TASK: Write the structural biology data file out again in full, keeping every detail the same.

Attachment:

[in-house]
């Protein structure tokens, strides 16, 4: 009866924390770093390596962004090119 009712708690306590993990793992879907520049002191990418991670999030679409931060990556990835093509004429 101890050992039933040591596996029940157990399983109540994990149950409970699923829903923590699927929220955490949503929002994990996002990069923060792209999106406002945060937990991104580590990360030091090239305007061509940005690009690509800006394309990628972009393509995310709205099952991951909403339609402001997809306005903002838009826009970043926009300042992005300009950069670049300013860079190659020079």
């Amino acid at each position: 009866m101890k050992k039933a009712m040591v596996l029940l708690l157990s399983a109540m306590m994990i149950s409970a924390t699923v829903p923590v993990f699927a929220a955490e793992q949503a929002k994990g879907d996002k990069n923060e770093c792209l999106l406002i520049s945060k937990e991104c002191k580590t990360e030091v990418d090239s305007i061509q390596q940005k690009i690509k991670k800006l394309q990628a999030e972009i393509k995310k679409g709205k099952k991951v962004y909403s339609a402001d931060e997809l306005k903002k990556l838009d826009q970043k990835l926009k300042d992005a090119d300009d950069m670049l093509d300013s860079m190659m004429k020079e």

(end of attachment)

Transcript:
[in-house]
């Protein structure tokens, strides 16, 4: 009866924390770093390596962004090119 009712708690306590993990793992879907520049002191990418991670999030679409931060990556990835093509004429 101890050992039933040591596996029940157990399983109540994990149950409970699923829903923590699927929220955490949503929002994990996002990069923060792209999106406002945060937990991104580590990360030091090239305007061509940005690009690509800006394309990628972009393509995310709205099952991951909403339609402001997809306005903002838009826009970043926009300042992005300009950069670049300013860079190659020079």
């Amino acid at each position: 009866m101890k050992k039933a009712m040591v596996l029940l708690l157990s399983a109540m306590m994990i149950s409970a924390t699923v829903p923590v993990f699927a929220a955490e793992q949503a929002k994990g879907d996002k990069n923060e770093c792209l999106l406002i520049s945060k937990e991104c002191k580590t990360e030091v990418d090239s305007i061509q390596q940005k690009i690509k991670k800006l394309q990628a999030e972009i393509k995310k679409g709205k099952k991951v962004y909403s339609a402001d931060e997809l306005k903002k990556l838009d826009q970043k990835l926009k300042d992005a090119d300009d950069m670049l093509d300013s860079m190659m004429k020079e």